This book is a lot of work to read.  The ornate writing is full of vivid imagery and the historical setting is carefull detailed and crafted, but those two characteristics will be a turn off for some readers.  The central issue, the gender of the main character, is going to be lost on many modern readers who don’t feel their gender really limits their options.  Still, it is a fairy tale bound to enchant, particularly older readers who grew up watching Labrinyth and thinking about the seductive goblin king.  The book does play heavy on the sacrifices that love demands, and that dramatic and heart-wrenching romance could appeal to teen readers, but this feels like a story that will appeal to adult readers of YA more than actual YA readers.  Some sensuality and situations means this is best for the older high school crowd.

I received an ARC from the publisher via NetGalley in exchange for an honest review.

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We Own the Night – A Radio Hearts book

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We Own the Night – A Radio Hearts book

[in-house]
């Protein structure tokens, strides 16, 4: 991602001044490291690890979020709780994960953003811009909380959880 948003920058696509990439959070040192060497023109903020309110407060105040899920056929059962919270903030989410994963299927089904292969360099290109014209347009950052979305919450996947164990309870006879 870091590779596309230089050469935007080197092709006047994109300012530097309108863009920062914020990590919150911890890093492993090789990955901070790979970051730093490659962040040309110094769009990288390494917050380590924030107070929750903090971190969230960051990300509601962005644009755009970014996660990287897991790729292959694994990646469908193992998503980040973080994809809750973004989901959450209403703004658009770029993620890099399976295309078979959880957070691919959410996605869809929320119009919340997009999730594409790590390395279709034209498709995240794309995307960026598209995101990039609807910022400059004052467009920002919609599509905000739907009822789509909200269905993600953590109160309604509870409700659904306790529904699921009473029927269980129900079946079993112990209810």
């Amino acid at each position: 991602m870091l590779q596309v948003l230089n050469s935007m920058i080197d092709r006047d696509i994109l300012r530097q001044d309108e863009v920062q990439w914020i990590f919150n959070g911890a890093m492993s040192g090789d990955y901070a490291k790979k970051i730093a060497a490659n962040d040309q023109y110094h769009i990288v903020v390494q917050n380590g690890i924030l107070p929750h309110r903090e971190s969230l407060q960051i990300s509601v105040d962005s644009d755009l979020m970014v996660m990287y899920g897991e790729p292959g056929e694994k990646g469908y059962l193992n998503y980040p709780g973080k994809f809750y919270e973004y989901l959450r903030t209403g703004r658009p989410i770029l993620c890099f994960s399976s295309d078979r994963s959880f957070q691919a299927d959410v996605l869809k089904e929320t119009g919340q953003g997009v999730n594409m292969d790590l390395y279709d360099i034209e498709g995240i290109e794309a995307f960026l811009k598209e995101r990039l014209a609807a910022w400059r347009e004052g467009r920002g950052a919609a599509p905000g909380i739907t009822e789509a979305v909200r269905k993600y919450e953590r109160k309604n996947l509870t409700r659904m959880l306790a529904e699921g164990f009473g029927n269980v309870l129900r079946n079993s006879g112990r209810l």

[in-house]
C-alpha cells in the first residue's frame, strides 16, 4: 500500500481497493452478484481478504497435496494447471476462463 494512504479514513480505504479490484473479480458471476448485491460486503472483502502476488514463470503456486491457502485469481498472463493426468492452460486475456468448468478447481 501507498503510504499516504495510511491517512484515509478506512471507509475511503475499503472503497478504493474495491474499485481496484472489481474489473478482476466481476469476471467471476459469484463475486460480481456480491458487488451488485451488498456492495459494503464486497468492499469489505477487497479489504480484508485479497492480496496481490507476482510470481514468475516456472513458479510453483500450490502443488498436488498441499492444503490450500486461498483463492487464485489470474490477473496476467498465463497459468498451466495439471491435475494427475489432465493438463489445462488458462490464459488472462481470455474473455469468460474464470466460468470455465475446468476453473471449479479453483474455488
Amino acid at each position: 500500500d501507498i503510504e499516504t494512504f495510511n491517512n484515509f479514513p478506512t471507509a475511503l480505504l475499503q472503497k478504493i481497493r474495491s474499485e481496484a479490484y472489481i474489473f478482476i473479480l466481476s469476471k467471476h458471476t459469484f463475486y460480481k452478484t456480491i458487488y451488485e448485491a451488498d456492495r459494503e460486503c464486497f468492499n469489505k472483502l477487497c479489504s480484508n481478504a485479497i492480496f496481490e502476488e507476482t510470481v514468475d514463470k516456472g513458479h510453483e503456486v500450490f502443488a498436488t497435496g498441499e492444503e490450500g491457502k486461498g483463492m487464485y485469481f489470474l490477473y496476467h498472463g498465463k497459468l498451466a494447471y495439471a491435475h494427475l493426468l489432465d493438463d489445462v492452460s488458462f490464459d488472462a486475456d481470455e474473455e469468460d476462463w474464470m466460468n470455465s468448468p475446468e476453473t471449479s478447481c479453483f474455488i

We Own the Night is the second in Ashley Poston’s Radio Hearts books.  The first, The Sound of Us, is one that I enjoyed – it has a rock star love interest, so I was game.  I was less engaged by We Own the Night which is narrated by a character who frequently made me grind my teeth, which left me feeling a bit “meh” about it.  Both can be read as stand-alone stories, but I think the best reading experience would be to read them in order because the band, Roman Holiday, is featured in the first book and plays a smaller role in the second.  Both ebooks are under $5.

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Goodreads Summary

“Happy midnight, my fellow Niteowls…”

As a candy store employee by day, and mysterious deejay “Niteowl” by night, eighteen-year-old Ingrid North is stuck between rock ‘n roll and a hard place. She can’t wait to get out of her tiny hometown of Steadfast, Nebraska (population three hundred and forty-seven) to chase her dreams, but small-town troubles keep getting in the way. She can’t abandon her grandmother with Alzheimer’s, or her best friend Micah–who she may or may not be in love with.